5ABLCF03 Conspiracy Theories and Democracy
Module convenor: Dr Simon Kaye
Teaching pattern: Nine one-hour lectures, nine one-hour seminars, one two-hour workshop
What are conspiracy theories? Why do people invent them or believe them? How do they influence citizens’ relationship with institutions? What are the psychological and intellectual conditions for their development? Are they becoming more or less significant in democratic life? Can they be effectively debunked? Are any of them plausible, and have any of them been proven true?
In this opportunity module, we begin from recognition of the facts that a) some conspiracy theories are popularly believed and increasingly ‘mainstream’, rather than the reserve of small, outlying minority groups, and b) the kinds of assumptions and logical errors that help to construct identifiable conspiracy theories can also be seen in a whole range of other analyses and explanations, from contemporary political debates to the essays of academics and students. Conspiracy theories prosper, in part, because they involve the hijacking of heuristics and intellectual habits which are usually thought to be desirable: scepticism, worldly cynicism, and an interest in subtext and the less-visible causes of events.
The impact and politics of these beliefs is worthy of scholarly examination. In this interdisciplinary module, we will analyse the phenomenon of conspiracy theories, and evaluate their implications for contemporary democracy. Along the way, students will be asked to first construct a conspiracy theory of their own, before demonstrating their ability to recognise, critique, and ‘debunk’ conspiratorial reasoning.
This module aims to:
- Provide a critical overview of the phenomenon of conspiracy theories in the context of the arts, humanities, and social sciences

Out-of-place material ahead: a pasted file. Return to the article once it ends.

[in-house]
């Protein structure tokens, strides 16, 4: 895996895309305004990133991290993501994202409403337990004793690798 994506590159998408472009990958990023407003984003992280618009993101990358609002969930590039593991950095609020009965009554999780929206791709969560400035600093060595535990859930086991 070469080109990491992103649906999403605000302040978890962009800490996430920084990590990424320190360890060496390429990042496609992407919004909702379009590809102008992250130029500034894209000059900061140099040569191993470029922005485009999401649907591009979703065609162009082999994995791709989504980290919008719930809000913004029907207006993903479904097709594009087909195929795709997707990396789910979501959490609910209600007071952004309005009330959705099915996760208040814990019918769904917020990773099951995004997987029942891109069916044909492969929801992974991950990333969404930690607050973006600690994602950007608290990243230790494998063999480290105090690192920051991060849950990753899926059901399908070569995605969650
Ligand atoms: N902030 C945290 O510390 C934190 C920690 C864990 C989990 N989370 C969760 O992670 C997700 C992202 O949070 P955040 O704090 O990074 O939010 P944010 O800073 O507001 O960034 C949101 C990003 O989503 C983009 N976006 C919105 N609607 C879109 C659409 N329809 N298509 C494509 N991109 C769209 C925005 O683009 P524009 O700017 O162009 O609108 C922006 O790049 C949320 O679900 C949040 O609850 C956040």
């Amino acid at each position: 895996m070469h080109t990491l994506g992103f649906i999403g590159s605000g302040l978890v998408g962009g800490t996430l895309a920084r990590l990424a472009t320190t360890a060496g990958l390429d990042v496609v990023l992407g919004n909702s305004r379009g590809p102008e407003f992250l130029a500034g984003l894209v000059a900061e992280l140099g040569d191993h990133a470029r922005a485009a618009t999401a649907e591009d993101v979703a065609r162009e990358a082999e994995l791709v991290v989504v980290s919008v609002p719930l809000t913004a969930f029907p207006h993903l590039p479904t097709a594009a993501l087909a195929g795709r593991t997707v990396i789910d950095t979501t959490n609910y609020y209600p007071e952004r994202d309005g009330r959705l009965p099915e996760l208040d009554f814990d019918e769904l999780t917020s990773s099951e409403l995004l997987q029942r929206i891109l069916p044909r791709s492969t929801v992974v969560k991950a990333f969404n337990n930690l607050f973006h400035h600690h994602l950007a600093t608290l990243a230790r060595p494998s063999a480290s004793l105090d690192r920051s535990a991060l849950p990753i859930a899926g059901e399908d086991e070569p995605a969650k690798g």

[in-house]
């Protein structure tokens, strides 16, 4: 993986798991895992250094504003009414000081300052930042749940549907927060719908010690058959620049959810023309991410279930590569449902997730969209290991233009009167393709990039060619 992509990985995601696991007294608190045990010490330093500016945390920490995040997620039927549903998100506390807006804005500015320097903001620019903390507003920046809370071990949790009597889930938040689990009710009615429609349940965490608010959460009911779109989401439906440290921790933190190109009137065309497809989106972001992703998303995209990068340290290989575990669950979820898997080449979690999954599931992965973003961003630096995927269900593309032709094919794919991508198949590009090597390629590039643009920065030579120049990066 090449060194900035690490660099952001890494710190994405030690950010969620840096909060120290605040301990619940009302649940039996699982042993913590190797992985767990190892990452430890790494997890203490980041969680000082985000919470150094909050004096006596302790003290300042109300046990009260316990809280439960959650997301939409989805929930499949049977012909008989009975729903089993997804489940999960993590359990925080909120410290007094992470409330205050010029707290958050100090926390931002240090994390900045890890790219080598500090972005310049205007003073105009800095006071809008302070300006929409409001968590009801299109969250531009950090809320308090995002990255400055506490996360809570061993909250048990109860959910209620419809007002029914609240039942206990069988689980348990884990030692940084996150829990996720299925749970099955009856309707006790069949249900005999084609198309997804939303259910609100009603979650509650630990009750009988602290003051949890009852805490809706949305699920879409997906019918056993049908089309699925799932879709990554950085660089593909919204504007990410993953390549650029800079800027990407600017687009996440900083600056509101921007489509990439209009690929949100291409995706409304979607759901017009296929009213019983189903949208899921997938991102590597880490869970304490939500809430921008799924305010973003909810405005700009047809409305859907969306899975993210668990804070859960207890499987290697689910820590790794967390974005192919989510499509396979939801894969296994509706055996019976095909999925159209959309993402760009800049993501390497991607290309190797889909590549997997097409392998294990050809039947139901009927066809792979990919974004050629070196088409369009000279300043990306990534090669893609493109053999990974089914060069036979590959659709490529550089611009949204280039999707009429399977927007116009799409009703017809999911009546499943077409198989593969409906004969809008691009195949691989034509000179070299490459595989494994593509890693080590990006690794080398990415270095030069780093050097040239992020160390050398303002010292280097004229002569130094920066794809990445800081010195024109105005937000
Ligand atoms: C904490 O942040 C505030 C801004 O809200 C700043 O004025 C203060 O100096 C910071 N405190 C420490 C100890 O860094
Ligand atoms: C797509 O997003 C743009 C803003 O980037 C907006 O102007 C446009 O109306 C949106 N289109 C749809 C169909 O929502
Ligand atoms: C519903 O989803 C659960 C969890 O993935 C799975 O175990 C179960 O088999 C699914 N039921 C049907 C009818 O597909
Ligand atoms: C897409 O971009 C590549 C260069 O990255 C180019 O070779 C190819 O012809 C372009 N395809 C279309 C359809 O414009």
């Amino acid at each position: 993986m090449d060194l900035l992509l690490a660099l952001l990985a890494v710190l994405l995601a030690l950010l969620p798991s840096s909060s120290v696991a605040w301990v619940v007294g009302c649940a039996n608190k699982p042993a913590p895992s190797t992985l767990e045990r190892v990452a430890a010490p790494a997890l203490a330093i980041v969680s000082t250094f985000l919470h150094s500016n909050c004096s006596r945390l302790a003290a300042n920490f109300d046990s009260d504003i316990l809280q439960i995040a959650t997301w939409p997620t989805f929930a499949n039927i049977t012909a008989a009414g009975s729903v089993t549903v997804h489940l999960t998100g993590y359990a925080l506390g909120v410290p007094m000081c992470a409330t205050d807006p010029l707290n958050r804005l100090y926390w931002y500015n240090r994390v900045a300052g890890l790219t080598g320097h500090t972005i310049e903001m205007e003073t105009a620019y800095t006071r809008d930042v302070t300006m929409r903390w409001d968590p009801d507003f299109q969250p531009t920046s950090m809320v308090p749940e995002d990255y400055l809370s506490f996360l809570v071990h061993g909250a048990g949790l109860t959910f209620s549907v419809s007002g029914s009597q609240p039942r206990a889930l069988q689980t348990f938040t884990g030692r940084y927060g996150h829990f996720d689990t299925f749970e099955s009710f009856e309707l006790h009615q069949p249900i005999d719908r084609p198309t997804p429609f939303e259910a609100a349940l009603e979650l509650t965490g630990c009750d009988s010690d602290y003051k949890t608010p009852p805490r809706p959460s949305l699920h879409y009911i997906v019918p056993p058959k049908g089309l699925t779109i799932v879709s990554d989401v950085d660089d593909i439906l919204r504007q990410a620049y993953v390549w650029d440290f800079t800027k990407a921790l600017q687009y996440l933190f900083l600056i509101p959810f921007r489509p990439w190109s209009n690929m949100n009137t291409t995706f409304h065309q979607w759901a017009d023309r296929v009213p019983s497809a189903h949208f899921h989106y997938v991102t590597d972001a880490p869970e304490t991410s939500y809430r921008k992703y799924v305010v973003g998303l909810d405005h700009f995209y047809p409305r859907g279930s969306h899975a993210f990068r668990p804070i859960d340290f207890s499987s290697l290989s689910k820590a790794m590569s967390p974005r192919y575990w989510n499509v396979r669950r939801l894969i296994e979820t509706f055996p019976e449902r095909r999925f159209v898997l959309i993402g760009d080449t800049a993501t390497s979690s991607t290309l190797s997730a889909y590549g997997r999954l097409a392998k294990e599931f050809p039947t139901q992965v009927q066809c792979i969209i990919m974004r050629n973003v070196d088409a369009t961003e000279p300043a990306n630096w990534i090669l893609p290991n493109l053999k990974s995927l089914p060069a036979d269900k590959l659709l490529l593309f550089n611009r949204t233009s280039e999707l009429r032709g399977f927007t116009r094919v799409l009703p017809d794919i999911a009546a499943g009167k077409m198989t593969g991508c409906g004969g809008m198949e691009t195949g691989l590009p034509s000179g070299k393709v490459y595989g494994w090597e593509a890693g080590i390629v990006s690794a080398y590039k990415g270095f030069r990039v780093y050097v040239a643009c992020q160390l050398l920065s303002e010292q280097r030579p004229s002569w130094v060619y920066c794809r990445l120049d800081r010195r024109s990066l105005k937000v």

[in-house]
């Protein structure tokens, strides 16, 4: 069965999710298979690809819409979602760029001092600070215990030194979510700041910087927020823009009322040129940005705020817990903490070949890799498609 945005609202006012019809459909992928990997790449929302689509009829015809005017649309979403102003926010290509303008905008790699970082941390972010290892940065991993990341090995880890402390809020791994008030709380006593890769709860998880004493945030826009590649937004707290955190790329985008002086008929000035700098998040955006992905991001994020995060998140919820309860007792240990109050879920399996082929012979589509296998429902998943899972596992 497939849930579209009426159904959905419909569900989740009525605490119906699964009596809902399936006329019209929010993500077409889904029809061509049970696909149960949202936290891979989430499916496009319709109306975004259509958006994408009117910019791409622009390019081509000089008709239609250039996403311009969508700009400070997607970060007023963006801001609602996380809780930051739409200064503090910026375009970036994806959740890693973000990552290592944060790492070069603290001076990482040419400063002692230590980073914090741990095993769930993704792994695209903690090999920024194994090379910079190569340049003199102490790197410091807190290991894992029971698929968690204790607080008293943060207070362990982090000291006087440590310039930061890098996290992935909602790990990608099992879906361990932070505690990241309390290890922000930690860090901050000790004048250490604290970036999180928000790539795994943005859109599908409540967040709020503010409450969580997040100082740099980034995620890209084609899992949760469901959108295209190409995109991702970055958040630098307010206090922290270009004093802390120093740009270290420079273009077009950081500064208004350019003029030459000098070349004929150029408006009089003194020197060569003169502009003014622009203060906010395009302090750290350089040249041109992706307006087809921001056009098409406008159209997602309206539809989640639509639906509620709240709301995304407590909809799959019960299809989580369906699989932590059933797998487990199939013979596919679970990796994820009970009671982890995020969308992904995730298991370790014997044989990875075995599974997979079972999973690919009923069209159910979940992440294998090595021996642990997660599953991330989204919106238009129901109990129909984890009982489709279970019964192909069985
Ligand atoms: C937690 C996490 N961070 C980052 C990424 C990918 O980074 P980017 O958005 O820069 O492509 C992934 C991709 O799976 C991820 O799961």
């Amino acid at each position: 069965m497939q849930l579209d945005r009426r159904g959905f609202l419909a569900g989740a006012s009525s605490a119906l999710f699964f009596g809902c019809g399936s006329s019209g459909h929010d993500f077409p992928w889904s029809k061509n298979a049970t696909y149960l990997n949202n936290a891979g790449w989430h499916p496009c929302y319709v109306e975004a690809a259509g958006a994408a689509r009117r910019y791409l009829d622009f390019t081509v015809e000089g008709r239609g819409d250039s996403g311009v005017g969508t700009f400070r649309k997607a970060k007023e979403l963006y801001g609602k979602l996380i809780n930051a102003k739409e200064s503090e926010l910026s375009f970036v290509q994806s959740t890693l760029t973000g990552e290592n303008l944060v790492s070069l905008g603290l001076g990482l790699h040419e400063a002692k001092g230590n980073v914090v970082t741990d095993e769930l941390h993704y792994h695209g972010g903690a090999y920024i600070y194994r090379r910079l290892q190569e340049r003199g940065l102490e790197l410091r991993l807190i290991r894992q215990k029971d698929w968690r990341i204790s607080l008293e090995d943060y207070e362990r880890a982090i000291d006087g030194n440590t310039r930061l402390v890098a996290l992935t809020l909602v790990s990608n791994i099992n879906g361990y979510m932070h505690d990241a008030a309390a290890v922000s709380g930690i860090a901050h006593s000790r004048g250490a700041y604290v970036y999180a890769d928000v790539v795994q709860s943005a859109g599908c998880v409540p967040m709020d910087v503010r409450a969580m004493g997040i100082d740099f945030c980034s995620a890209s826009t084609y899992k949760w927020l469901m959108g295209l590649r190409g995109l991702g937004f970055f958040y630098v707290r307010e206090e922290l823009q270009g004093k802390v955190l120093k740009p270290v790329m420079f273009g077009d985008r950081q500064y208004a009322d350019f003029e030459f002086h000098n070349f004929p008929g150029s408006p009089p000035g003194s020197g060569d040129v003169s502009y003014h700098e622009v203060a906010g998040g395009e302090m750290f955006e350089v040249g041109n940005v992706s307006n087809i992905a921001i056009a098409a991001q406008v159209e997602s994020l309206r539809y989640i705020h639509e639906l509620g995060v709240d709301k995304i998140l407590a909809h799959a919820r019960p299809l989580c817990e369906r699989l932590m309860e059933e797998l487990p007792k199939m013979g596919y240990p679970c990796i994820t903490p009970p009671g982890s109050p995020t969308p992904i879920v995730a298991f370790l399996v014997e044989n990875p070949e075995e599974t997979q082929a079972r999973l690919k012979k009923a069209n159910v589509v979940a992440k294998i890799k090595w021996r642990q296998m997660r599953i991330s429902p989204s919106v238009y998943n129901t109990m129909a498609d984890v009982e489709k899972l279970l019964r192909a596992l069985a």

- Evaluate the extent to which conspiracy theories, and the beliefs and behaviours associated with them, pose a challenge to contemporary democratic politics
- Use conspiracy theories as a case-study for the better understanding of logical fallacies and psychological tendencies that can affect many kinds of scholarly and analytical work
- Offer students opportunities to work on epistemic and political problems in an interdisciplinary way
By the end of this module, students will:
- Develop an improved understanding of the nature of conspiracy theories and their implications for democratic politics
- Be able to recognise and critically evaluate the logical and evidential merits of explanatory theories (particularly conspiracy theories)
- Be able to critique inadequate explanations and accounts of specific events in a coherent and comprehensively argued way
- Have engaged in analysis based on interdisciplinary sources and research
Assessment pattern: 1,200-word original conspiracy theory outline and discussion (15%), poster presentation and analysis (15%), 2,000-word analysis and research essay (70%)
The modules run in each academic year are subject to change in line with staff availability and student demand so there is no guarantee every module will run. Module descriptions and information may vary depending between years.